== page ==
Mining News

MINING (88)

The World Health Organization is collecting hair samples west of Johannesburg to see if residents are suffering from excessive uranium pollution due to ore dumps from 130 years of gold mining.

The Geneva-based United Nations unit will analyze hair samples from about 1,600 people living in neighborhoods near mine-waste dumps, mainly west of Johannesburg, it said in an e-mailed response to questions. Uranium, which can cause cancer, can be ingested through drinking contaminated water or inhaling dust.

South African minister of water and sanitation announced earlier in the month that her department was ready to implement a long term strategy to deal with acid mine drainage. The acid has been a source of pollution known to gold miners and activists for over 100 years. Angelo Coppola of CCTV has more.

View here: www.youtube.com

At Blyvooruitzicht, a 77-year-old gold mine southwest of Johannesburg, almost everything had been stolen except gold-bearing ore in the looting after the operation was closed in 2013.

Now, New York University graduates Bastiat Viljoen, 31, and his brother Dane, who was an intern at Goldman Sachs Group Inc., want to revive the ailing mine, which they say may contain 9 million ounces of gold, worth almost $11 billion at current prices. They are partly financed by South African mining entrepreneur Peter Skeat.

The department of mineral resources has been left with a R30-billion rehabilitation bill to clean up the damage left by failed mining firms.

Blyoor issues again to the fore

Written by Tuesday, 09 February 2016 21:17

Residents of Blyvoor were this week still not sure what their future would bring.

According to Blyvoor's provisional liquidator, Mr Leigh Roering, the mine's liquidation is set to be finalised towards the end of May, despite the fact that some administration would still have to be done after this time. At this stage only the mine's No. 5 rock stock pile and the assets of Shaft no. 2 still need to be sold.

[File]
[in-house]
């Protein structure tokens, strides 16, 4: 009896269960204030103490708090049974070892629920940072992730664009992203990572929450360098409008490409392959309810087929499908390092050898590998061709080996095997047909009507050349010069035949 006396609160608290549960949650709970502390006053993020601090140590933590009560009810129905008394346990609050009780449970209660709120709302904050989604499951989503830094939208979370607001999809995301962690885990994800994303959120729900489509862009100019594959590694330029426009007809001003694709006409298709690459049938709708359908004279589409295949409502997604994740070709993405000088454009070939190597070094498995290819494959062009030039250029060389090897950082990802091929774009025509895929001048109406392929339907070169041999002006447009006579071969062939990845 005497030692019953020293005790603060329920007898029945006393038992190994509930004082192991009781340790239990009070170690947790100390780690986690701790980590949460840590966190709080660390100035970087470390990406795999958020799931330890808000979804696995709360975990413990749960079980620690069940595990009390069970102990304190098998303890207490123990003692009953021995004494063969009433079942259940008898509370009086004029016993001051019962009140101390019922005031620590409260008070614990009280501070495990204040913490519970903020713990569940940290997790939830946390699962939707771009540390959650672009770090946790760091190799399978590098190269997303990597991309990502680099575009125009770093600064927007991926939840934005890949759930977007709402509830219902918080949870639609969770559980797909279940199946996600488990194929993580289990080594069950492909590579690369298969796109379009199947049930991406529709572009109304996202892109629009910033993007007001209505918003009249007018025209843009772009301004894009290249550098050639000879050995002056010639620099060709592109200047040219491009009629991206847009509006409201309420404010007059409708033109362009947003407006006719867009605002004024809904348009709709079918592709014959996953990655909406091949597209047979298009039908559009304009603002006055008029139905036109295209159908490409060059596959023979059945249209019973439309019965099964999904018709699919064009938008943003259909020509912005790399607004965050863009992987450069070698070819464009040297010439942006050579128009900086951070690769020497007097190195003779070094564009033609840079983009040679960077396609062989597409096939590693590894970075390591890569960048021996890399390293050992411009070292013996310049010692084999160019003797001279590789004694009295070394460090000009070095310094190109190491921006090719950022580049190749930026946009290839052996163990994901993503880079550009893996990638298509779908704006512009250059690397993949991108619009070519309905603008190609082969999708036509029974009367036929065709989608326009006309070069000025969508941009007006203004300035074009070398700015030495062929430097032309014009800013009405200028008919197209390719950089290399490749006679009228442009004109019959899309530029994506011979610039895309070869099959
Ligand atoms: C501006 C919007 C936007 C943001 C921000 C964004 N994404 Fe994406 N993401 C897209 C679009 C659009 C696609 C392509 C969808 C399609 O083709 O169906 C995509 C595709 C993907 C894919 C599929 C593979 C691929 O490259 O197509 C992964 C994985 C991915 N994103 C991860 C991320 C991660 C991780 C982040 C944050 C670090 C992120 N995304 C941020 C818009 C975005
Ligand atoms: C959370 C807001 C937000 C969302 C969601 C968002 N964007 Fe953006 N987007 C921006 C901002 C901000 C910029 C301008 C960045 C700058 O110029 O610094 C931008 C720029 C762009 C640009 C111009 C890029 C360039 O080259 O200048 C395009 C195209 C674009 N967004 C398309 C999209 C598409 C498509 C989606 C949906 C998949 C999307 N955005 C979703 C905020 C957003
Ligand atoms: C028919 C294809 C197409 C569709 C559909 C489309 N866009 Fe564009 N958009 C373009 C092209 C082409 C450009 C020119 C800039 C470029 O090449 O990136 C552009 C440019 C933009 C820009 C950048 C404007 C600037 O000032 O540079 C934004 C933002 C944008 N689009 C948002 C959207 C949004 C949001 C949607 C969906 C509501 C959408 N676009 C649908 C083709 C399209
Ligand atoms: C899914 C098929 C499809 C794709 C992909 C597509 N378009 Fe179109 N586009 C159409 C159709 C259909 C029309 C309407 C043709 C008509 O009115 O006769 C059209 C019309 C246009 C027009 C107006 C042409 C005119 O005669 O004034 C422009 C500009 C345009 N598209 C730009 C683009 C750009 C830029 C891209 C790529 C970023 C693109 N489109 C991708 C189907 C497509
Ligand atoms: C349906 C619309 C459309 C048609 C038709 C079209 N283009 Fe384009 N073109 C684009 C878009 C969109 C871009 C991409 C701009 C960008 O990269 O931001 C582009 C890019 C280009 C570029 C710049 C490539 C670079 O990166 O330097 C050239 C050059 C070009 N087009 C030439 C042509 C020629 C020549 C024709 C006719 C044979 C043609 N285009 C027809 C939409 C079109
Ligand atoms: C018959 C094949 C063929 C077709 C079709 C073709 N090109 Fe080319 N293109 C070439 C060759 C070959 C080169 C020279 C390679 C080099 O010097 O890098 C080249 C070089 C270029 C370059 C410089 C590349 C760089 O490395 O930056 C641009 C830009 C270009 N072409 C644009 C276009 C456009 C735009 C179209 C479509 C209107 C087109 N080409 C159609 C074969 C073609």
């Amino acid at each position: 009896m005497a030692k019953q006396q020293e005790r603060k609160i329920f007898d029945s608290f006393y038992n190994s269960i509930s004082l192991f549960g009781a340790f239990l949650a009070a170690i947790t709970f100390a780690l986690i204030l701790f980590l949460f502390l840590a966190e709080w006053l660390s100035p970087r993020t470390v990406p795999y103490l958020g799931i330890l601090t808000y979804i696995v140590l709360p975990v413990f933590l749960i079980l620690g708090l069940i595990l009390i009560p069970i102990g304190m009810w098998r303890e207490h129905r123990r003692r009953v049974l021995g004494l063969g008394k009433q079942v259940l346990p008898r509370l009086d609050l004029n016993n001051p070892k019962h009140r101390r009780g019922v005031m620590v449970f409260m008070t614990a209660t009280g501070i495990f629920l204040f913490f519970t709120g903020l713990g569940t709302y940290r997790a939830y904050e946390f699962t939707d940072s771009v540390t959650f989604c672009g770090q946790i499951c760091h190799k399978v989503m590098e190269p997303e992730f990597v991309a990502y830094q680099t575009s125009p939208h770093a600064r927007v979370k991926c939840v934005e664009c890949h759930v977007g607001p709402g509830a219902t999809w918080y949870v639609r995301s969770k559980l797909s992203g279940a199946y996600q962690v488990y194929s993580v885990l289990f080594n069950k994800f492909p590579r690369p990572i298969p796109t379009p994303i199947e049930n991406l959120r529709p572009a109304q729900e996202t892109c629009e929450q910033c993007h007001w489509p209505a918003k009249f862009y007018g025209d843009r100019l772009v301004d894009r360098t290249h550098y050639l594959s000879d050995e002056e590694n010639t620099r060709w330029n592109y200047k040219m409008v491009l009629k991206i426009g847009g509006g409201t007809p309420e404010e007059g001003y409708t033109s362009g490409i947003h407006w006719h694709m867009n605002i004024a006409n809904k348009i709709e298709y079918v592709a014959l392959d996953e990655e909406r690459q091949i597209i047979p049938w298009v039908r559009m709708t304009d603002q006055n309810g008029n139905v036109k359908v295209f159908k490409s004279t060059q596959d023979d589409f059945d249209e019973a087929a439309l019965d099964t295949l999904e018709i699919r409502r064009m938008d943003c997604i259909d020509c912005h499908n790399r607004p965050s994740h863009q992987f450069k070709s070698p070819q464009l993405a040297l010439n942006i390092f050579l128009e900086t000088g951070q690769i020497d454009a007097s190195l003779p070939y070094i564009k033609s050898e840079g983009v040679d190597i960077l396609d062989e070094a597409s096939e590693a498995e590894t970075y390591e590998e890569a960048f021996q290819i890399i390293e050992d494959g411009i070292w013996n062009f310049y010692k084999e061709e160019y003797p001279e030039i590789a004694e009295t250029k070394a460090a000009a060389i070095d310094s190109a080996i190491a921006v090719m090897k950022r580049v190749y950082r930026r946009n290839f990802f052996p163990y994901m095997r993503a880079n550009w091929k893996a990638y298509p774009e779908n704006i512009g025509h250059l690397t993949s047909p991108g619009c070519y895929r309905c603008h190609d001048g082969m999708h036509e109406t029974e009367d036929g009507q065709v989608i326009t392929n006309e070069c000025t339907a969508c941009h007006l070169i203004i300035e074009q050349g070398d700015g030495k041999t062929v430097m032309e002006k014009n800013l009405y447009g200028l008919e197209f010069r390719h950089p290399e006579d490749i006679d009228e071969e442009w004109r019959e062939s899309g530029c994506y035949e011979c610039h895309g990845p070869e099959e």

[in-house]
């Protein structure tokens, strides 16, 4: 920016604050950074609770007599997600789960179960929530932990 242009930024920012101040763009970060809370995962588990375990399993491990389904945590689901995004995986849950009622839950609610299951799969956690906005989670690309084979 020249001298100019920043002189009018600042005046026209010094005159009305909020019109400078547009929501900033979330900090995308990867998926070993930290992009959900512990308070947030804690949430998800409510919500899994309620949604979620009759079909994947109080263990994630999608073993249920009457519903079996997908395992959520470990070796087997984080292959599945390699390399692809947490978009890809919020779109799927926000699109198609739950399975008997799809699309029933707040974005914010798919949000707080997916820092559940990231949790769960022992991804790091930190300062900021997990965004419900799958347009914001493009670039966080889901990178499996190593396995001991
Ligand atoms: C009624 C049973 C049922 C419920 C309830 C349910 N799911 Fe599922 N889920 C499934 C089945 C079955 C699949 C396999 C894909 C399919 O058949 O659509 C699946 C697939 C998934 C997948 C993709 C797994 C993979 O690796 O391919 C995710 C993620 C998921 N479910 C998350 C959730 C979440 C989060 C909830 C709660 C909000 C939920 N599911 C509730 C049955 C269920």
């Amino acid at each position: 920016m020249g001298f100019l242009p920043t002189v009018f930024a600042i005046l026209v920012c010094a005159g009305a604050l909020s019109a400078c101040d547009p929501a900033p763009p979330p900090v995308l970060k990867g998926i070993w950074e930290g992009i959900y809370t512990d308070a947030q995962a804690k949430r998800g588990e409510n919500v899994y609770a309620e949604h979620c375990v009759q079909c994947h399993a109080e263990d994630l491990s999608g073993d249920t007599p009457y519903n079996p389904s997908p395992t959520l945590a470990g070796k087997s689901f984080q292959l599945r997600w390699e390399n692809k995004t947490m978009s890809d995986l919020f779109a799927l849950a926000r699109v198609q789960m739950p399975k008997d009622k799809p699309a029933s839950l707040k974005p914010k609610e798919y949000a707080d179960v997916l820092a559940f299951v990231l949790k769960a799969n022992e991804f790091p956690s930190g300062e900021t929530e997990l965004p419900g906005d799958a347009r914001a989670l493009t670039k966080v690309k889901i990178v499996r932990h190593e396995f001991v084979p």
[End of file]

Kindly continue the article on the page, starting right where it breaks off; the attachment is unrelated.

The case of the inactive Blyvooruitzicht (Blyvoor) gold mine, in Gauteng, highlights the need for clarity on the situation where mines are not ownerless or abandoned, but are nonetheless not operational, states the South African Human Rights Commission (SAHRC). SAHRC research associate Angela Kariuki says that, in situations such as at Blyvoor, there is no access control, the mine is not being monitored, nor is it being effectively managed.   Article based on presentations delivered at the Nuclearisation of Africa Symposium. 

Living in toxic wasteland

Written by Monday, 02 November 2015 15:17

Two women wage a daily struggle against toxic dust entering their homes and lungs, the legacy of mining on the West Rand, which yielded gold necklaces for some and bleeding sinuses and kidney disease for others. By KYLA HERRMANNSEN for HEALTH-E NEWS.

Over a million Gauteng residents are exposed daily to high levels of uranium with some areas in the West Rand exceeding that of disaster zones from Chernobyl, site of the 1986 Ukrainian nuclear disaster.

Spectre of Marikana as 'war' erupts at Blyvoor

Written by Wednesday, 16 September 2015 06:03

A standoff between guards and illegal miners at one of South Africa's biggest gold mines this week erupted in a mini war, prompting fears of another Marikana.

Booby Jordan reports for Sunday Times

There are no environmental checks on Gauteng's emergency response to the mine drainage crisis, as polluted water seeps into rivers and land.